Self-Talk: A Practical Project

This is a post written for a particular set of people whom I’d like to help, arising out of a specific form of language I heard in their midst on a particular occasion. But it could have been written for all kinds of other people on different days - it is a very normal turn of phrase. So I’m sharing with the world to help anyone else who finds themselves using it.

Self-talk refers to the language we use to process our own experience of doing something (in our context, making music, though it applies also to all kinds of other skilled activities). It can refer to either the directed, purposeful instructions we give ourselves as we do it, or to the ways we process and frame our experience as we reflect on it. Hence, our choice of vocabulary for our self-talk has a significant impact on how we go about deploying our skills, and how we feel about ourselves as we do it.

The bit of self-talk we are going to focus on today is starting a sentence, ‘I struggle with...’ The project is to replace it with the phrase, ‘I would like to be better at...’

Choice Theory for Choral Directors

GlasserI recently read William Glasser’s book Choice Theory at the suggestion of a friend, and it has been a thought-provoking exercise. There is a good deal in the book that is open to critique - to the extent that if I didn’t trust the judgement of the person who recommended it, I may not have bothered to finish it - but there is also a good deal of humane and sensible advice in it.

So, I’m glad I did persist with it, and I’m prepared likewise to cautiously recommend it in turn, with the caveat that you need to be able to cope with an argument that quite often overstates its case and makes unsubstantiated (indeed, unsubstantiatable) assertions. If you’re not sure you want to cope with that kind of thing, here’s a summary of what I learned from it...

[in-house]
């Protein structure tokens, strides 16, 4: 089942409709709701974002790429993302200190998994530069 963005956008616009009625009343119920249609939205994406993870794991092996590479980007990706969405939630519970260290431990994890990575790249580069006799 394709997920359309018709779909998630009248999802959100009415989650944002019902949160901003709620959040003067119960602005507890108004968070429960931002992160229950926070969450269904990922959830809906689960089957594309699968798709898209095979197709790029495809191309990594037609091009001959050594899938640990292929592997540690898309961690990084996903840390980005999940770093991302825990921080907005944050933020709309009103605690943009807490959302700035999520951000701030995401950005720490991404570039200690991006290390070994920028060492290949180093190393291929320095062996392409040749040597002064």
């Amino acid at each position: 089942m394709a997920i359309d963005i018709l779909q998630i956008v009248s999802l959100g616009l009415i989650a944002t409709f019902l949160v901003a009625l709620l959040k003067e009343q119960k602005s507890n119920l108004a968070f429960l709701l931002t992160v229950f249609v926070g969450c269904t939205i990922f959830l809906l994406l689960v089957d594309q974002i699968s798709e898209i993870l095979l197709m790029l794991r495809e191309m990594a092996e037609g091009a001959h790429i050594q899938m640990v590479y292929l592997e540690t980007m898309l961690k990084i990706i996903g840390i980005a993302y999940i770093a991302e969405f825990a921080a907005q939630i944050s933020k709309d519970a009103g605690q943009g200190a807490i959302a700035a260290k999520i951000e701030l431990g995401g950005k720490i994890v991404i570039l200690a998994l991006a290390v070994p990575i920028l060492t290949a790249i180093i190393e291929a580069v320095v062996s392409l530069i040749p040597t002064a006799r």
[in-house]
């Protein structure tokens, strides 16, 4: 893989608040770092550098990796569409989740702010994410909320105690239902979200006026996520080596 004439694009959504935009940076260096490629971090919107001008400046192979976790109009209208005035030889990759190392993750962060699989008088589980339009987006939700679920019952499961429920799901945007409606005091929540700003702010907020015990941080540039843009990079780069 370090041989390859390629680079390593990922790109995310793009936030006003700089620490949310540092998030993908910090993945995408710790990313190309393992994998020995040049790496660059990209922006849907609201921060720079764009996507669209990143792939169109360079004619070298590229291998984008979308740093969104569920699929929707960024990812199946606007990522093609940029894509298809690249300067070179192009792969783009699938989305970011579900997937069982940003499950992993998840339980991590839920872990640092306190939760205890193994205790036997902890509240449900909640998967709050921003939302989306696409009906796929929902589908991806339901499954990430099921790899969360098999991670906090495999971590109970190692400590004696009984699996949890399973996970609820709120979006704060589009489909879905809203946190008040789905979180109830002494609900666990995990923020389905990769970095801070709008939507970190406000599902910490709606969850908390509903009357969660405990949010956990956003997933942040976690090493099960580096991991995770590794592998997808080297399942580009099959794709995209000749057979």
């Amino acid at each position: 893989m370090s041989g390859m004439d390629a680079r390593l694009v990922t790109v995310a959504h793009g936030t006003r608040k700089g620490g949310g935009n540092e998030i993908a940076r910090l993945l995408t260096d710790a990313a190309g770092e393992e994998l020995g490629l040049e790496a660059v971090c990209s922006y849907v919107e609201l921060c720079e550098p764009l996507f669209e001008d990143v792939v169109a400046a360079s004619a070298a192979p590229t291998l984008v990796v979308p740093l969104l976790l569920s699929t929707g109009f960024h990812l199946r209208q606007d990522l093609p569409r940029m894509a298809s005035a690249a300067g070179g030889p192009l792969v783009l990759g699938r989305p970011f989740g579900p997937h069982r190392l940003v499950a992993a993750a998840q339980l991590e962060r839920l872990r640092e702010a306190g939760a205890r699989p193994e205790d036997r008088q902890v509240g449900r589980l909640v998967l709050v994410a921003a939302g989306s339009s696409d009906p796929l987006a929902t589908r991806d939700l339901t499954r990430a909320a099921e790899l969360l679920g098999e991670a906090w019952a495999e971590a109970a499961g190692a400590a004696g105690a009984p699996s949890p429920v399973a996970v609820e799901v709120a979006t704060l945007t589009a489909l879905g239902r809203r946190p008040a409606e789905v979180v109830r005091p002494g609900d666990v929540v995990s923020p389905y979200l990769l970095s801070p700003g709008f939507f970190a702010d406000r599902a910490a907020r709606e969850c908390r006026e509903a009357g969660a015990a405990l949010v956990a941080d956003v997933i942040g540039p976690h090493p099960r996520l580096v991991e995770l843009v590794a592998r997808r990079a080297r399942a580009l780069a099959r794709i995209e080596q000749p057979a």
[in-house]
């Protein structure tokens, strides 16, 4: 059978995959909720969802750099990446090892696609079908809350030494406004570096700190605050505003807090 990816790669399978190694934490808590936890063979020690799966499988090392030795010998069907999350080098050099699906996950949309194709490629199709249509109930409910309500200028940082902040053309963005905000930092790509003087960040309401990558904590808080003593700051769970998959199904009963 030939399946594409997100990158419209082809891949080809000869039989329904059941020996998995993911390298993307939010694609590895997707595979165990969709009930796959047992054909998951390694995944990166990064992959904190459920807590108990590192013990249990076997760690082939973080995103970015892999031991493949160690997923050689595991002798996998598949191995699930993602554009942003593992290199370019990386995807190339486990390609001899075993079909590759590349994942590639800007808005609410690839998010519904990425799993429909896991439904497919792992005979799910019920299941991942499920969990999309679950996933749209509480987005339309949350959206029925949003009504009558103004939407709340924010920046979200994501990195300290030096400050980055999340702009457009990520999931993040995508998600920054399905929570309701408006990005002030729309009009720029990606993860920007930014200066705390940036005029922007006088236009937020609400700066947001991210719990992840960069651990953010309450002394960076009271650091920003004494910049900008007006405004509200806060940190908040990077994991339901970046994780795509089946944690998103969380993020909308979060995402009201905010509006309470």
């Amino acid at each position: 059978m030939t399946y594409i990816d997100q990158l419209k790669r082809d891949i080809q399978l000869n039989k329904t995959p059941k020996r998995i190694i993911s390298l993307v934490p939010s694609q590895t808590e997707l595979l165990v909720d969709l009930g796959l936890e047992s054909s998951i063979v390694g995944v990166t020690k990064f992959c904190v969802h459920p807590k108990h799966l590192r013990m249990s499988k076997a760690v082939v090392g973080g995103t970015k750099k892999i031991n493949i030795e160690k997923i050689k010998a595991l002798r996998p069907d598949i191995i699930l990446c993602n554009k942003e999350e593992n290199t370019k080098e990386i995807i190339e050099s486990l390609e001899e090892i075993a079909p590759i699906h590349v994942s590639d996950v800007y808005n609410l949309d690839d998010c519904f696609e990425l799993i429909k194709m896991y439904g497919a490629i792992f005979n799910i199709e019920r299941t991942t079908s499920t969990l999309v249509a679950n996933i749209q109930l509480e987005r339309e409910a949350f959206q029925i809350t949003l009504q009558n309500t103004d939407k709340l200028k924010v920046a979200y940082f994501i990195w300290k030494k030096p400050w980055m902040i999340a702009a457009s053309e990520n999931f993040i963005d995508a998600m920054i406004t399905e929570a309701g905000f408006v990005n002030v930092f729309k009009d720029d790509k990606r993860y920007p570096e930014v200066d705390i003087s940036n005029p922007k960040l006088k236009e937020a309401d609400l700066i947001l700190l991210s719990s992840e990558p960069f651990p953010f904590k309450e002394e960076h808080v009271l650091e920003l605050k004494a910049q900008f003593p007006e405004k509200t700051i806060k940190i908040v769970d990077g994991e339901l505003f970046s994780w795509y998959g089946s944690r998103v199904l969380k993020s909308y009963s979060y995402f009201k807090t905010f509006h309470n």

Back with Brunel

Brunelsep16I spent Saturday with my friends at Brunel Harmony in Saltash. They’ve seen a lot of changes since I was with them last year, and will be heading to LABBS Convention in the autumn with a rather smaller chorus than last year and a new director out front. And the changes had meant they were slightly behind themselves in terms of the preparation schedule they might have chosen.

But don’t let any of those circumstances worry you: they are in fine fettle and good voice. There is an impressiveness to the body of sound you can generate with a large chorus, but the clarity a smaller group can produce has its own exciting qualities. And notwithstanding the changes, there is still plenty of continuity of experience, which allowed us to build on last year’s work on breath and characterisation.

Performing Silence

butterflyI have written before about the various musical functions of silences with the flow of a piece of music, and thus why we should respect notated rests. But I thought it worth spending a little time thinking about how the performer can do this. We spend a lot of our rehearsal time focusing on how to achieve the bits of the music that sound aloud, but tend to assume that the silent bits will look after themselves.

But the not-sound of a musical silence is not necessarily the same as all the not-sounds we emit (or, rather, don't emit) all the time when we're not singing, playing and conversing with people. They carry meanings created by and within the musical contexts they appear in that make positive contributions to the audience's experience, and thus need performing positively.

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